Shirley Cooper suffers involuntary movements. She feels stiffness and pain in her joints. Sometimes her face even tricks her by showing an expression that doesn’t match the emotion she’s trying to convey.
Still, Cooper has a good eye, said gallery owner Lyussy Hyder.
Hyder owns Solovei Gallery in Everett and is showing Cooper’s work through June. Hyder is doing it because she still believes Cooper’s artwork is saleable and because Cooper is a dear friend.
Cooper suffers from Parkinson’s disease. Before that diagnosis, Cooper was a well-known painter. She used to share a studio with Hyder, back in the day when Cooper’s paintings were done in pastels and oils that were strikingly vibrant.
Now her stroke has changed so much that Cooper gravitates to smaller canvases, producing work that is more sketch-like. She’s also turned more toward collages.
Hyder wonders and worries how many galleries will take her work now.
Hyder is calling the exhibit “Lights and Darks, Art and Parkinson’s Disease,” a different kind of art show, one that also tells the story of the artist and celebrates her life.
“The art comes from who the artist is and what is going on with the artist’s life,” Hyder said. “It’s not just making a pretty picture.”
Interspersed with Cooper’s work, Hyder will have pages from Cooper’s diary displayed throughout her gallery. The diary is part of the record Cooper kept while undergoing experimental gene therapy treatment for the disease, a treatment that is still ongoing.
Hyder described her friend as brave for seeking treatment that might help her and others, and also the type of person to try new things.
Cooper was a social worker before taking an early retirement. But she didn’t really retire. She enrolled in Cornish College of the Arts in Seattle, finished in the early 1990s and has been painting since then.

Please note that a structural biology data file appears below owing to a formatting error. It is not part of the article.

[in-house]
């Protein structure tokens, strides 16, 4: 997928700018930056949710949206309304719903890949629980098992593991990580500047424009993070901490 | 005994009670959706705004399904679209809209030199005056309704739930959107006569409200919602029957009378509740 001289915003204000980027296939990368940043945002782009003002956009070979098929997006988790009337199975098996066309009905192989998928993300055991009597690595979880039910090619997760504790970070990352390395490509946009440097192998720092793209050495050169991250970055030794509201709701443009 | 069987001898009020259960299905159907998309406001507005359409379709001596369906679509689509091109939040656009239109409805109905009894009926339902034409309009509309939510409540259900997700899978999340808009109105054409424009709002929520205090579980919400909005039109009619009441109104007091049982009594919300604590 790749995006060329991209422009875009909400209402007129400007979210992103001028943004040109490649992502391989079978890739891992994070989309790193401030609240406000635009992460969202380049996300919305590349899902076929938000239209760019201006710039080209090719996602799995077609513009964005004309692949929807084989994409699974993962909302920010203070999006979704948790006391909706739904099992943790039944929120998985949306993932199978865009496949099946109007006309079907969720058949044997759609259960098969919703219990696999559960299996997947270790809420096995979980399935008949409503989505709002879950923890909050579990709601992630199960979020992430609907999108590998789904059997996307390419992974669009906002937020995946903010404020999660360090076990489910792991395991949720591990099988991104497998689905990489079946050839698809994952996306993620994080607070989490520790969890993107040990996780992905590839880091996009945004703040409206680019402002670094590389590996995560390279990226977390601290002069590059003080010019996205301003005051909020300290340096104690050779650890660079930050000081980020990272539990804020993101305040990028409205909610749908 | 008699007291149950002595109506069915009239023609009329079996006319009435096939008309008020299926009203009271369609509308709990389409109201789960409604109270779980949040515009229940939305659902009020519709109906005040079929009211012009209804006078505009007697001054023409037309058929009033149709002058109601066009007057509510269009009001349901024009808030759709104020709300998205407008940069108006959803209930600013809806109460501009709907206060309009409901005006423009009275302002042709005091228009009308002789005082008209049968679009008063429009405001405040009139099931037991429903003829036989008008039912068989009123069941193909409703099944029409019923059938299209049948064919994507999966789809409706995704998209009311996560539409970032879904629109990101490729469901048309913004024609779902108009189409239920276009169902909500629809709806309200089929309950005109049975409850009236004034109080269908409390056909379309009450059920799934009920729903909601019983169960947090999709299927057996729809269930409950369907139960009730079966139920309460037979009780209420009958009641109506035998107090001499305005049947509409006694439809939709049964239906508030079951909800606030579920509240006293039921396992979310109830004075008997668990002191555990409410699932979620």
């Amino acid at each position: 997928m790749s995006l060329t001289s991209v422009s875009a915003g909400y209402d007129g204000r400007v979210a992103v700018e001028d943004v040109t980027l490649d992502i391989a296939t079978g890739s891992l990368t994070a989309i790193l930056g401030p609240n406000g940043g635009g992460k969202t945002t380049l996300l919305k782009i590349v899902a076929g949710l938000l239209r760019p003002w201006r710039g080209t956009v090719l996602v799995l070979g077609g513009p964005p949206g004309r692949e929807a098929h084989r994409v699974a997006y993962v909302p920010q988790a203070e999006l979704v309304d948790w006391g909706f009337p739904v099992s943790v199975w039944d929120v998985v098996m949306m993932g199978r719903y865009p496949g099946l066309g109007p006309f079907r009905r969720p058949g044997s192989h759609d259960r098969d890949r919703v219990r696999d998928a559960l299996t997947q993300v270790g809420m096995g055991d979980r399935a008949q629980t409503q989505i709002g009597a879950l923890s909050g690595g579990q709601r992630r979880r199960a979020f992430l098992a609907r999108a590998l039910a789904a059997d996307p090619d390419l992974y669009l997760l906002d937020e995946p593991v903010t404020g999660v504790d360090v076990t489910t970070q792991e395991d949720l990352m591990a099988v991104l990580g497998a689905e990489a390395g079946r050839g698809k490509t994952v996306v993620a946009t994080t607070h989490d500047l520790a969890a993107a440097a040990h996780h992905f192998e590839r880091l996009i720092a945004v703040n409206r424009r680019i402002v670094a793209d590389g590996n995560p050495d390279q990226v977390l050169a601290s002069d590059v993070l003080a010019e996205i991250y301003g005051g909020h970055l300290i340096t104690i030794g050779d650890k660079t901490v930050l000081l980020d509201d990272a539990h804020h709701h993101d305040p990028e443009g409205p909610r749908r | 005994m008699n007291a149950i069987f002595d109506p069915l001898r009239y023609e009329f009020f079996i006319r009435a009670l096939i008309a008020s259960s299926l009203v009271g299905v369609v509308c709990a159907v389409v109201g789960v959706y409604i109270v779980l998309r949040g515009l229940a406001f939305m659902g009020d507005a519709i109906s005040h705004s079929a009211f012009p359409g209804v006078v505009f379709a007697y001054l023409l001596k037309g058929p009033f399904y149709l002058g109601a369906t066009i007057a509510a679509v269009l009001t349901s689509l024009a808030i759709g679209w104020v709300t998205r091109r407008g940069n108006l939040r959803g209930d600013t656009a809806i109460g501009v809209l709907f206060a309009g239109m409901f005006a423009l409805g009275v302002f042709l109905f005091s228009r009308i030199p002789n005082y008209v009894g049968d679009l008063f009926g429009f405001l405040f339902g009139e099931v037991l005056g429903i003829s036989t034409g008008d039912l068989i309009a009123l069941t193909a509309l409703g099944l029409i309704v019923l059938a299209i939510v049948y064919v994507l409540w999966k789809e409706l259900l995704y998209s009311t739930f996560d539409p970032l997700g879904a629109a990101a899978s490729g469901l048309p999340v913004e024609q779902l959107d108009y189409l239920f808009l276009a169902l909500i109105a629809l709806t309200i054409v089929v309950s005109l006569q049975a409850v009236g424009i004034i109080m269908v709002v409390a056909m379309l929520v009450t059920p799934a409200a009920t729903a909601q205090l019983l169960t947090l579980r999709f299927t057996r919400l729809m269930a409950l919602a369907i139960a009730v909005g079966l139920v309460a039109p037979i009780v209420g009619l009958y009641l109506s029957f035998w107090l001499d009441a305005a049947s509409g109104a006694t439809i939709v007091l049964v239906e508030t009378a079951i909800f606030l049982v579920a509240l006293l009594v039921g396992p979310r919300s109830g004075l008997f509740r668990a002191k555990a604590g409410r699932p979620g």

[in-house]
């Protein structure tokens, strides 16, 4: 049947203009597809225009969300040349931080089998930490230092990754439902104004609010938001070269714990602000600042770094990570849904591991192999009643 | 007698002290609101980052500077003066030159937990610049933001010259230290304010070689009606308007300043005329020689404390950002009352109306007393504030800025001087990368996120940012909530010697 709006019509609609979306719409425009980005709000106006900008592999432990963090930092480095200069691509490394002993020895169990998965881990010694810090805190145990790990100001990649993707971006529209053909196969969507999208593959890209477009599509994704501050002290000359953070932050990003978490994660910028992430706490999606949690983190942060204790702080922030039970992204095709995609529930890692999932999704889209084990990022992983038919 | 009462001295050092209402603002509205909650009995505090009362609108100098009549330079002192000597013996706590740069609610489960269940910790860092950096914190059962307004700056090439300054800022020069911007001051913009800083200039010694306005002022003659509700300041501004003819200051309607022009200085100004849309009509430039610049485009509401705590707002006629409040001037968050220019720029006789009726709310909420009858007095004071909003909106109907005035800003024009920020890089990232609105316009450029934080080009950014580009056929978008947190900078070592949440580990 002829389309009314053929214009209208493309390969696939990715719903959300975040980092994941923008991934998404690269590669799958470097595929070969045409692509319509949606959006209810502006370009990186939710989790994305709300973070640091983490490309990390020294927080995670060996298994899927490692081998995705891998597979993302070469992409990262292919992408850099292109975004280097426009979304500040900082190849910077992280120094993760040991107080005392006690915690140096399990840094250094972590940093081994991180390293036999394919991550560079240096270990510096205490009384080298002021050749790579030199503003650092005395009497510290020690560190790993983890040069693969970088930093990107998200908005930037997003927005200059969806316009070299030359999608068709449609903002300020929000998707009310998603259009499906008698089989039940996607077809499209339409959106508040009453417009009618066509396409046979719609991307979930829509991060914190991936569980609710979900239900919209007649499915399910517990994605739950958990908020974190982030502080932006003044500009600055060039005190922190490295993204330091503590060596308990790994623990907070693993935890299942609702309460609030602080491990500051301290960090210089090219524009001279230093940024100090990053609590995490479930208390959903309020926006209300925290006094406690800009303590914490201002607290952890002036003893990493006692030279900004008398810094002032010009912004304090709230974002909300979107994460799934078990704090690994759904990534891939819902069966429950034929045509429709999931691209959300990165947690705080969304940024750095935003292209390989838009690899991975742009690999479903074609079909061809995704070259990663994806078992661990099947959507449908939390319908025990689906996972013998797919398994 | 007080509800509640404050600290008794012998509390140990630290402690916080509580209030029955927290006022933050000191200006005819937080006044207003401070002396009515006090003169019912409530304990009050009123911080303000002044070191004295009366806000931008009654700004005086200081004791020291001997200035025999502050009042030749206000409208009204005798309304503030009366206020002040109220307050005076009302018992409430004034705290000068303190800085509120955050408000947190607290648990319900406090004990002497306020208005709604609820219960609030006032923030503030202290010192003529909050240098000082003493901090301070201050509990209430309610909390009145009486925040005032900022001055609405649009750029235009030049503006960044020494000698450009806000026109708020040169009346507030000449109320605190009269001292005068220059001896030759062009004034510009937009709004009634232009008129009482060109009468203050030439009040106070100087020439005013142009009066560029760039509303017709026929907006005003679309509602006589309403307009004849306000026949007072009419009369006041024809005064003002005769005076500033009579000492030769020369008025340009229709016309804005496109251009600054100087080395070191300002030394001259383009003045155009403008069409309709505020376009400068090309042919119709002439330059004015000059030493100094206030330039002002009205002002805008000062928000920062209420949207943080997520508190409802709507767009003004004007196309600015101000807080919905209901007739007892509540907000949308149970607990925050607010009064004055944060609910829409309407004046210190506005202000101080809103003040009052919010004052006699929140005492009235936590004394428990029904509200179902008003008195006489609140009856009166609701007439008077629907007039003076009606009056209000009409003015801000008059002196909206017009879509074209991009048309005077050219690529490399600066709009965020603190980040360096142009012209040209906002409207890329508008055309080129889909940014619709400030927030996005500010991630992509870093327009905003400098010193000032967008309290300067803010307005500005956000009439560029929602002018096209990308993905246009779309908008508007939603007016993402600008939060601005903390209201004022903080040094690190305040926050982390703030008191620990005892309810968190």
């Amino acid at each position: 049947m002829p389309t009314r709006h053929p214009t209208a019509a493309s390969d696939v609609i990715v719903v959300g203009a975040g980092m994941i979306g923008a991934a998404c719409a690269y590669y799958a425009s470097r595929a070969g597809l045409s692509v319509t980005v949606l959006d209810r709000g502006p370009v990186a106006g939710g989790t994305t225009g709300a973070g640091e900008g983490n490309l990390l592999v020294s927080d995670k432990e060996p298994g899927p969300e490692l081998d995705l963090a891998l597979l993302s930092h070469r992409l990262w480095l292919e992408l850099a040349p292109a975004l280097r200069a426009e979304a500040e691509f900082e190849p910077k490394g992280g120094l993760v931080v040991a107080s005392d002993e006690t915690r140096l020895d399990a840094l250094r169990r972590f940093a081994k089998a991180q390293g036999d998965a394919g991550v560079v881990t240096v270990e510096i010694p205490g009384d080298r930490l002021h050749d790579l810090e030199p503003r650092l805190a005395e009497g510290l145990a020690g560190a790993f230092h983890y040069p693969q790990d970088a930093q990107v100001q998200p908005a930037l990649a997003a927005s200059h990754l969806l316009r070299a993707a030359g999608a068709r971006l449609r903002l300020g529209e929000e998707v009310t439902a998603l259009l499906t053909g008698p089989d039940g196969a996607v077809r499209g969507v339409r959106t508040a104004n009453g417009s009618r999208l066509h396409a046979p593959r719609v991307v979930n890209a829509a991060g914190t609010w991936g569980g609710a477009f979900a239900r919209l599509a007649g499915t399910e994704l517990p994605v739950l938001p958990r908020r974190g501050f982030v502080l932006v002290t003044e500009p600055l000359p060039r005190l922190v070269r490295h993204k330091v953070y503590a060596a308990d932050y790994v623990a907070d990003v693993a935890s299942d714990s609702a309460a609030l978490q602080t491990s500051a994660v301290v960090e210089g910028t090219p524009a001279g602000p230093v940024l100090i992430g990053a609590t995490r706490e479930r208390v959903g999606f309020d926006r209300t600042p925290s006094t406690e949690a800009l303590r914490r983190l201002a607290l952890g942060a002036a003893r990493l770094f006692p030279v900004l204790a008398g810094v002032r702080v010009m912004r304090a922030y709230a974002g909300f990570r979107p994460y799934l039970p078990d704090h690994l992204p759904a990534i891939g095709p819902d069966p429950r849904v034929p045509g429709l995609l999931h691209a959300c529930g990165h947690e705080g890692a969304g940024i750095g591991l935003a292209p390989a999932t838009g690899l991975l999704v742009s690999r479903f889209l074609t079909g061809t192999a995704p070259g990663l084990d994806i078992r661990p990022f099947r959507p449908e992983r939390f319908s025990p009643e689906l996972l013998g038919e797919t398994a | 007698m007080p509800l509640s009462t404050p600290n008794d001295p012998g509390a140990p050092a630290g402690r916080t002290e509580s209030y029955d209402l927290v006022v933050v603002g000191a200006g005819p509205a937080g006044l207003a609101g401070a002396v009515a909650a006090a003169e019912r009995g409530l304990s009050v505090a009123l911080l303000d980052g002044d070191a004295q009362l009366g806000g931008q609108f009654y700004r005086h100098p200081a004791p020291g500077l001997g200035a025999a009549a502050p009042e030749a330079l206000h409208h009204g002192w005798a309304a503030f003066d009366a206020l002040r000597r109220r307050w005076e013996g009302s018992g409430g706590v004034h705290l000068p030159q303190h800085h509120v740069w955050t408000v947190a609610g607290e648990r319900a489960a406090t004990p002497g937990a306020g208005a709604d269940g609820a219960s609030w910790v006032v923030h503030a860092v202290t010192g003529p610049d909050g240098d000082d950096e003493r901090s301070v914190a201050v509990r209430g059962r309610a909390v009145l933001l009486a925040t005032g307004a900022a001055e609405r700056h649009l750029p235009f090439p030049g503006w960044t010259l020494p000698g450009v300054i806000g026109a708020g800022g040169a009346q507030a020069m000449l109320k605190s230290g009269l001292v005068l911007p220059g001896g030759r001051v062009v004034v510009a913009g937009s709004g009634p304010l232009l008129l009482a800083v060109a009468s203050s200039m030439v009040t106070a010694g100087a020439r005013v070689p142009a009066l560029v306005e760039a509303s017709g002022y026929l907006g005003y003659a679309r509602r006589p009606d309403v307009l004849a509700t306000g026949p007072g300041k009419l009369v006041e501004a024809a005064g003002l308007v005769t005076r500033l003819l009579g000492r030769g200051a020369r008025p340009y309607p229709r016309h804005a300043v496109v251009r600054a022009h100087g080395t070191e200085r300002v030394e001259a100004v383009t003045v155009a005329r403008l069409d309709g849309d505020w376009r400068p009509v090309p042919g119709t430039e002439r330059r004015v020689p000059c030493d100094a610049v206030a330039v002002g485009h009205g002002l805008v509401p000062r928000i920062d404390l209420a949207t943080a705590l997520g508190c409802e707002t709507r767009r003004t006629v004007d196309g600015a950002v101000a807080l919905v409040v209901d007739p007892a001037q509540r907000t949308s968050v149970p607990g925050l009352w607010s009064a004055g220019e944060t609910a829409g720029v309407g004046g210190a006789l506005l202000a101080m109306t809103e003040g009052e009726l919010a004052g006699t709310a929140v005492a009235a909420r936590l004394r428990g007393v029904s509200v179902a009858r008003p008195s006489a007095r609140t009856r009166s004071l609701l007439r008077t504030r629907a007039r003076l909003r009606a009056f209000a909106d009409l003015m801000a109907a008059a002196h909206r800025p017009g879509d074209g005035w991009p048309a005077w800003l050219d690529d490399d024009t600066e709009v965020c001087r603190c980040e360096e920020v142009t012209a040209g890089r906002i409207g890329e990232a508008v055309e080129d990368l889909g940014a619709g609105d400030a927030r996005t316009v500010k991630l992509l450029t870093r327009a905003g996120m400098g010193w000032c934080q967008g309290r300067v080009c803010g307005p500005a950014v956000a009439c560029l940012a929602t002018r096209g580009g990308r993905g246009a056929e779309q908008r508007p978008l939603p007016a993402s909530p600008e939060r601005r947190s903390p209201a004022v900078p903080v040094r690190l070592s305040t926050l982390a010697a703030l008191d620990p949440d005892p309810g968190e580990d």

Cooper lived for many years in the Everett area. She now lives near Port Orchard, but still has many friends here. Hyder wanted to have the exhibit to give those friends a means to support Cooper and to raise awareness about Parkinson’s.
“I wanted to have them come out just to support her and she deserves it herself, as an artist,” Hyder said. “I’m not sure too many galleries will take her now.”
At the exhibit, Hyder says, there will be six pieces from the collection Cooper calls “Shirley, the First” and 13 Cooper has completed since her diagnosis. There also will be some lamps that Cooper has designed. Cooper recently discovered that the simple white lampshade provides an interesting and workable canvas for her.
“My focus for this show is to be on the spirit of the artist,” Hyder said, “who is kind of really struggling but still unbeatable.”
Arts writer Theresa Goffredo: 425-339-3424 or firstname.lastname@example.org.
From “Tahuya,” mixed media drawing by Shirley Cooper.